Twenty bucks is nearly four times the national average, which hit an all-time peak in Canada this year at $5.99. It’s possible the Tooth Fairy was feeling generous, but equally likely she forgot to make change before flying in.
Given the predictability of this particular payday (20 teeth over about six years), tooth loss is a great opportunity to talk about, you know, fiscal responsibility. Sound about as fun as oral hygiene? Okay, we get you, but the tooth fairy really is a good way to table topics like saving and investing, even inflation (the rate of increase in prices over a given period of time).
Let’s look at the numbers: 20 teeth x 5.99 = $119.80. Your child’s mouth is building an empire, so it’s as good a time as any to talk about what that money could do over time.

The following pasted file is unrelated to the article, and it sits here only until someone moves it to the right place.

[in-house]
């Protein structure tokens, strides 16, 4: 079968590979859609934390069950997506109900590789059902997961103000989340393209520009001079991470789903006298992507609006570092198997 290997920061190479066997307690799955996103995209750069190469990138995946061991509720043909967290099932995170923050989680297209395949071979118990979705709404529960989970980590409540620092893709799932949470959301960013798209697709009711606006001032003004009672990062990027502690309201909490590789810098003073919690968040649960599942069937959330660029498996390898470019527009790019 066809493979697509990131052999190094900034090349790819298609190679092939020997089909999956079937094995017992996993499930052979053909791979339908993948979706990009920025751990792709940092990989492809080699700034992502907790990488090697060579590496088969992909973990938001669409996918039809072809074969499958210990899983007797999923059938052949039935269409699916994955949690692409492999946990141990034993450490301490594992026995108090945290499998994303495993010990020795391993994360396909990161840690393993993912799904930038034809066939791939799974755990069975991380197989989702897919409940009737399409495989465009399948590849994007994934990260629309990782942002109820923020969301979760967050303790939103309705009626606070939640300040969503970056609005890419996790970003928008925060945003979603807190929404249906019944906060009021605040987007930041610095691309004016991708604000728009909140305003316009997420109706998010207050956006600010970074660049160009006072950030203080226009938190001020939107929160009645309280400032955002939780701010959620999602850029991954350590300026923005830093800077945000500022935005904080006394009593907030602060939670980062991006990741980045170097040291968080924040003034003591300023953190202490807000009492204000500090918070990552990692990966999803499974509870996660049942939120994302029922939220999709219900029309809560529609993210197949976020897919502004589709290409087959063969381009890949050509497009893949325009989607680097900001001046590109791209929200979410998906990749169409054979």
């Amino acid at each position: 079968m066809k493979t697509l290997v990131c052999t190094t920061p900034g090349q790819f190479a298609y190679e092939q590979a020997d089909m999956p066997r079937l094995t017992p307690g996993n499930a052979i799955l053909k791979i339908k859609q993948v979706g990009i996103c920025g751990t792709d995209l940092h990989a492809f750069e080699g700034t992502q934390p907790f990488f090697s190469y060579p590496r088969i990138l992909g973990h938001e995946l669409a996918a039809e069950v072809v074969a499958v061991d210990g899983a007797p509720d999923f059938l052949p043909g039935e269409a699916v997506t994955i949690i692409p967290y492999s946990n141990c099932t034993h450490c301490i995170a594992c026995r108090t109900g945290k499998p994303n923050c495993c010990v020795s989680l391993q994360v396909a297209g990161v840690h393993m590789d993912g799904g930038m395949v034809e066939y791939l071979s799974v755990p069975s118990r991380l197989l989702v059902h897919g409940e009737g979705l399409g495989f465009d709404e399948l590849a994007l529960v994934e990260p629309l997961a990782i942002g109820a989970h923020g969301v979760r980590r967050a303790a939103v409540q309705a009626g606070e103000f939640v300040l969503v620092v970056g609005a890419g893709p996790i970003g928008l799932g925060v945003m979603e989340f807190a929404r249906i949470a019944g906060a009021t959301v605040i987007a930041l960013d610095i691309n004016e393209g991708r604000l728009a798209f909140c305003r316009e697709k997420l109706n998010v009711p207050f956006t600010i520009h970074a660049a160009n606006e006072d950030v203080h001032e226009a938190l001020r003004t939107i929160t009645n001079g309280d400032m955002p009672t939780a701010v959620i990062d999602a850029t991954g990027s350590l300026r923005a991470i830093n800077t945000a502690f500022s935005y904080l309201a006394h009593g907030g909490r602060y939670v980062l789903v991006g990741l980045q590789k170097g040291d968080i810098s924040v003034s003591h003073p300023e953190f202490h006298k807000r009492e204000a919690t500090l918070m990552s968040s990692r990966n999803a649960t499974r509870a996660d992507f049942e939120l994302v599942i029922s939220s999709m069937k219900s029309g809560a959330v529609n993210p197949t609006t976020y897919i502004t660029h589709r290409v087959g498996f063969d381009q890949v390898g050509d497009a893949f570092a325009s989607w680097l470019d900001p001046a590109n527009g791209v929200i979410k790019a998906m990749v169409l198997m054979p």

Delta Dental is an American insurance company that has been tracking the tooth fairy’s financials since 2001. It turns out the amount kids find under their pillow is a good barometer for the overall economy. Your average baby molar fetched more in 2006 than it did in 2008 following the economic downturn. And the fact that rates are higher than ever this year is an encouraging sign of post-pandemic recovery. Another principle at play is what’s known as income elasticity of demand. This is the idea that when people (or fairies) have more money on hand, there are certain things they tend to splurge on disproportionately. Children are one of these items.
So while the TF’s feeling generous, take advantage of a happy time and a teachable moment—while it lasts. One columnist recently argued that given the terrible hours, unsafe working conditions, and non-existent travel budget, the Tooth Fairy may be ready to join The Great Resignation. Who could blame her? She’s an essential worker who doesn’t even get dental insurance.